GRTC Pulse construction progress questioned

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RICHMOND, Va. – If you’ve driven down Broad Street, you have most likely come across the construction for the GRTC Pulse project.

“The construction has been a bit of a headache,” said Josephine Flemotomos.

Flemotomos owns Gus’ Bar and Grill on Broad Street and said though she’s excited for the project, she’s had some issues with parking.

Along with parking concerns, others have asked why it appears that only some parts of Broad Street are being worked on, when the whole street is blocked off.

GRTC Pulse construction is underway all along Broad Street.

Flemotomos said she has noticed that but isn’t bothered by it.

“It would be nice if it was blocked off where they were working, but I think a lot of that has to do with the fact that they’re trying to keep people contained,” she said.

We took questions some had about the construction to GRTC Spokeswoman Carrie Rose Pace.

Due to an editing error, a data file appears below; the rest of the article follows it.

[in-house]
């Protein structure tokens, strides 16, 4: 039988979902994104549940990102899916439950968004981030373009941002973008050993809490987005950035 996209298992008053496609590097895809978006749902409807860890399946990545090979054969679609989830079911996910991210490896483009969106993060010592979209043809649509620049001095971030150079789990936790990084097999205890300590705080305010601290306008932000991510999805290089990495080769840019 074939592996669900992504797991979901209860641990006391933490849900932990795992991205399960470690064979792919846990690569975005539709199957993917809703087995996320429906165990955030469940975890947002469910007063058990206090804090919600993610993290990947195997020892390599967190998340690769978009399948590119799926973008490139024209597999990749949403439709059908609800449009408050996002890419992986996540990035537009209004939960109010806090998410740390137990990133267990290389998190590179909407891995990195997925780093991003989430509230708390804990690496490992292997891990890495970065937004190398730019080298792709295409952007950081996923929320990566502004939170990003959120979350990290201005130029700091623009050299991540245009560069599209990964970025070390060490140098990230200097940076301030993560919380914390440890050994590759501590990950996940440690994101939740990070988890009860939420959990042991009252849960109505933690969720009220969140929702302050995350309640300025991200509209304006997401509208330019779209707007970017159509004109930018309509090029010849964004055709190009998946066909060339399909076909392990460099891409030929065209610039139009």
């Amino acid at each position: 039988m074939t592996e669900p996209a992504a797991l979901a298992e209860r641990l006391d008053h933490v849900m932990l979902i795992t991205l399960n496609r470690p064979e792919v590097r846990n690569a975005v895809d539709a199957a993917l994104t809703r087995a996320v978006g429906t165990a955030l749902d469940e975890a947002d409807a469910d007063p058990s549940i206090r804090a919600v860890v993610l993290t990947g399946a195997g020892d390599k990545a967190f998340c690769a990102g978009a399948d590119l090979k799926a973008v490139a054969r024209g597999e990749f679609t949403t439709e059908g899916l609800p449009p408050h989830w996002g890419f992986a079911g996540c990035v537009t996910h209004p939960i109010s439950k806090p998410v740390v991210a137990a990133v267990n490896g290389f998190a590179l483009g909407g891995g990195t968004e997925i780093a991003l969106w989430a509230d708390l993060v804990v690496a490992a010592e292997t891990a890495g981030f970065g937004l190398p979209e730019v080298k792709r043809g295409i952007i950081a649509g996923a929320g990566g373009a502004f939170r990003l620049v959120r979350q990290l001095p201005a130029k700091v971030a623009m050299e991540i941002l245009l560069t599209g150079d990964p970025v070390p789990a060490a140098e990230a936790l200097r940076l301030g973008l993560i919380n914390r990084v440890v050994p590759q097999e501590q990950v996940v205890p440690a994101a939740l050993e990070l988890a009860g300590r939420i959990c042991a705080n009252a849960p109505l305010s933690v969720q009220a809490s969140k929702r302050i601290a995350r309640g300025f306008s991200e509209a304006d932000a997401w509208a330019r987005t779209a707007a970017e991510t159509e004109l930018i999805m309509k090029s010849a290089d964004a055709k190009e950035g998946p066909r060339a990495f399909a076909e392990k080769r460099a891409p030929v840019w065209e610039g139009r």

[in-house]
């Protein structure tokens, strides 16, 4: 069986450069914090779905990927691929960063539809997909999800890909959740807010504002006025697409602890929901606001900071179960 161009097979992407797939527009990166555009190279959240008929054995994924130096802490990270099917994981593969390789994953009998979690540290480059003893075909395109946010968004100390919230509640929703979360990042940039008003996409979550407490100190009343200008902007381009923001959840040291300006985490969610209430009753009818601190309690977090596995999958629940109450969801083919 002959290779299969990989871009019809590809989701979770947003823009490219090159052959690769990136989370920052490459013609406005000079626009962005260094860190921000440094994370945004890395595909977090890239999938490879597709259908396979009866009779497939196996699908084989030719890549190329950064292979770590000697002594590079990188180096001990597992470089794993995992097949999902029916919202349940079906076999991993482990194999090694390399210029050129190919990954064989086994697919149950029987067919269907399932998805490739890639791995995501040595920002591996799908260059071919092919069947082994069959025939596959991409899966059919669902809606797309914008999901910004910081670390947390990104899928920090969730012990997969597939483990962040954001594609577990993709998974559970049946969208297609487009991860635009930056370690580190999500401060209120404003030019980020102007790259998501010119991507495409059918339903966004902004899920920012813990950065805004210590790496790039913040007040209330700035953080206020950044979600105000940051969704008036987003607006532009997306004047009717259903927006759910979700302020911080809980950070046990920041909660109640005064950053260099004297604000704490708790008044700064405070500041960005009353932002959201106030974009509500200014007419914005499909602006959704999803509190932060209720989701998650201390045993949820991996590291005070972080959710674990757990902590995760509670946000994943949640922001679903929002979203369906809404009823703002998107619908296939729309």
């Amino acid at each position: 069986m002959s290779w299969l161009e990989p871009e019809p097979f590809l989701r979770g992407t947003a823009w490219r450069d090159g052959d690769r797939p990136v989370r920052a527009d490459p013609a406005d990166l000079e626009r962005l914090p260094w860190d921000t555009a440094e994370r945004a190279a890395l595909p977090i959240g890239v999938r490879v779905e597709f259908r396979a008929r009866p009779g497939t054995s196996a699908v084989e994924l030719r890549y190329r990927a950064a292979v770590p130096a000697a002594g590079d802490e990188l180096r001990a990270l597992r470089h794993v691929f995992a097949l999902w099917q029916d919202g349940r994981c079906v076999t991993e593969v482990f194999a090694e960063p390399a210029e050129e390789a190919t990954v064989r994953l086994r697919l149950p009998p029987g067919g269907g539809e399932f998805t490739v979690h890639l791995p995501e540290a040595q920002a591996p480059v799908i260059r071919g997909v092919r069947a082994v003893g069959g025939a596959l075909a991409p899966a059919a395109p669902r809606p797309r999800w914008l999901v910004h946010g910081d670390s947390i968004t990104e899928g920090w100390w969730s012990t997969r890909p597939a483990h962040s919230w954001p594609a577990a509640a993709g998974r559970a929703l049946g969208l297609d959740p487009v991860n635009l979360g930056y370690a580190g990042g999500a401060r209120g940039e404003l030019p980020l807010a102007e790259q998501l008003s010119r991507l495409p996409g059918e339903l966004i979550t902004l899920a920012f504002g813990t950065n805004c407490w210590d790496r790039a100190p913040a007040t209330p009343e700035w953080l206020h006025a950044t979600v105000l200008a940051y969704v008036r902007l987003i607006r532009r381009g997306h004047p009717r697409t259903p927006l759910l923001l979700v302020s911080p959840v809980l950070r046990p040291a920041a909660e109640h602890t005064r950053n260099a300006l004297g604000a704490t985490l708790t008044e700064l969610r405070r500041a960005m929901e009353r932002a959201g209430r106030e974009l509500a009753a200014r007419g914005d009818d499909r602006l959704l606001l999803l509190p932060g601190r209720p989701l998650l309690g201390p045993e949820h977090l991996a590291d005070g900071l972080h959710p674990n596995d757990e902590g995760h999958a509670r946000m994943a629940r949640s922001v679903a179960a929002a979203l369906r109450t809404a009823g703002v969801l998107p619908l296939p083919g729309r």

The express bus route is expected to begin operating this year.

“Our goal was to make sure we minimize impacts, and some of that means we’re performing in such a way that might not be obvious to people that are passing by,” she said.

Rose Pace said they have already worked from Hamilton to 1st Street, including saw cutting, which many may not notice.

“You can see that saw cut line meaning we have literally cut into the road and you’ll see it along that yellow line,” said Rose Pace.

Ten new 40-foot buses will serve the Pulse Rapid Transit Route, a 7.6-mile stretch between Rocketts Landing and Willow Lawn. Among its features is that it is considered eco-friendly and runs on compressed natural gas.

New GRTC Pulse buses

"This has 38 seats as well as rooms for 15 standees -- meaning people standing up holding as they ride. We have better bike capacities, so we can hold up to three bikes on the front of the bus as opposed to two, which is great," Rose Pace said.

The express routes will be made possible through Transit Signal Priority. The buses will be communicating with the traffic lights.

"The traffic signals know where the buses are at all times. If they can hear a ping, and tell the bus they're coming and wait for me, then it'll hold the light green long enough to get that bus through," Pace said.

GRTC Pulse hopes to test the new route as early as August 2017. GRTC Pulse plans to start operating in October 2017.

The $49 million dollar project will transform Broad Street into a 7-mile stretch of frequently running buses, stretching from Willow Lawn to Rocket’s Landing.

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